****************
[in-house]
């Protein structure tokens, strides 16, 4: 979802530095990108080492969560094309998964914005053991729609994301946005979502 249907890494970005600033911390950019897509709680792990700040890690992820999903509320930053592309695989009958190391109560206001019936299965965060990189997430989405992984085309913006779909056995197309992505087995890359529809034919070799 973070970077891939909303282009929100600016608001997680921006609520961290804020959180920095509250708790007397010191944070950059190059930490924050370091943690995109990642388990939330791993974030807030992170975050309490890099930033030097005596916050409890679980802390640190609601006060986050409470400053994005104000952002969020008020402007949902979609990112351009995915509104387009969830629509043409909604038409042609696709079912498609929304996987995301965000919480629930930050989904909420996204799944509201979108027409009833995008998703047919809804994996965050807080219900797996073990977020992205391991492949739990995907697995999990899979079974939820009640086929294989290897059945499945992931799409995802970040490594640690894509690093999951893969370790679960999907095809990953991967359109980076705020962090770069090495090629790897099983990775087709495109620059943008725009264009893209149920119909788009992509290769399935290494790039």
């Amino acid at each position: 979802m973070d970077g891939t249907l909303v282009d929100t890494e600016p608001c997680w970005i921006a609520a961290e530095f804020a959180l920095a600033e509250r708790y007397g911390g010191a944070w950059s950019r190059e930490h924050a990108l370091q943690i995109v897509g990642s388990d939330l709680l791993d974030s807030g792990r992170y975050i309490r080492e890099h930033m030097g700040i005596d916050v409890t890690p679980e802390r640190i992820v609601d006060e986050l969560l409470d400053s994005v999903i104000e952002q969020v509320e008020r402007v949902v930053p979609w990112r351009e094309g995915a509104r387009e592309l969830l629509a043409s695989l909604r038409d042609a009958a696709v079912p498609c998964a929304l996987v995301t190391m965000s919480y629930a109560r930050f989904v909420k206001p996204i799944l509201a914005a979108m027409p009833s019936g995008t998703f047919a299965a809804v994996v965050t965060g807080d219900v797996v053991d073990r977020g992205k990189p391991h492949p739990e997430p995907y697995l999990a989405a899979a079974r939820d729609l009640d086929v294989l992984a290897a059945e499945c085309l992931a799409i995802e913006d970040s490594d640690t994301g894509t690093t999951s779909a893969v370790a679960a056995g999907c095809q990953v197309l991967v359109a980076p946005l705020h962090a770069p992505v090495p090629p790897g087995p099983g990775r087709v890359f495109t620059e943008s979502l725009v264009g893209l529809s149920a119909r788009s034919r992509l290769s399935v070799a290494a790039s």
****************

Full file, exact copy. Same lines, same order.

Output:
[in-house]
């Protein structure tokens, strides 16, 4: 979802530095990108080492969560094309998964914005053991729609994301946005979502 249907890494970005600033911390950019897509709680792990700040890690992820999903509320930053592309695989009958190391109560206001019936299965965060990189997430989405992984085309913006779909056995197309992505087995890359529809034919070799 973070970077891939909303282009929100600016608001997680921006609520961290804020959180920095509250708790007397010191944070950059190059930490924050370091943690995109990642388990939330791993974030807030992170975050309490890099930033030097005596916050409890679980802390640190609601006060986050409470400053994005104000952002969020008020402007949902979609990112351009995915509104387009969830629509043409909604038409042609696709079912498609929304996987995301965000919480629930930050989904909420996204799944509201979108027409009833995008998703047919809804994996965050807080219900797996073990977020992205391991492949739990995907697995999990899979079974939820009640086929294989290897059945499945992931799409995802970040490594640690894509690093999951893969370790679960999907095809990953991967359109980076705020962090770069090495090629790897099983990775087709495109620059943008725009264009893209149920119909788009992509290769399935290494790039």
């Amino acid at each position: 979802m973070d970077g891939t249907l909303v282009d929100t890494e600016p608001c997680w970005i921006a609520a961290e530095f804020a959180l920095a600033e509250r708790y007397g911390g010191a944070w950059s950019r190059e930490h924050a990108l370091q943690i995109v897509g990642s388990d939330l709680l791993d974030s807030g792990r992170y975050i309490r080492e890099h930033m030097g700040i005596d916050v409890t890690p679980e802390r640190i992820v609601d006060e986050l969560l409470d400053s994005v999903i104000e952002q969020v509320e008020r402007v949902v930053p979609w990112r351009e094309g995915a509104r387009e592309l969830l629509a043409s695989l909604r038409d042609a009958a696709v079912p498609c998964a929304l996987v995301t190391m965000s919480y629930a109560r930050f989904v909420k206001p996204i799944l509201a914005a979108m027409p009833s019936g995008t998703f047919a299965a809804v994996v965050t965060g807080d219900v797996v053991d073990r977020g992205k990189p391991h492949p739990e997430p995907y697995l999990a989405a899979a079974r939820d729609l009640d086929v294989l992984a290897a059945e499945c085309l992931a799409i995802e913006d970040s490594d640690t994301g894509t690093t999951s779909a893969v370790a679960a056995g999907c095809q990953v197309l991967v359109a980076p946005l705020h962090a770069p992505v090495p090629p790897g087995p099983g990775r087709v890359f495109t620059e943008s979502l725009v264009g893209l529809s149920a119909r788009s034919r992509l290769s399935v070799a290494a790039s």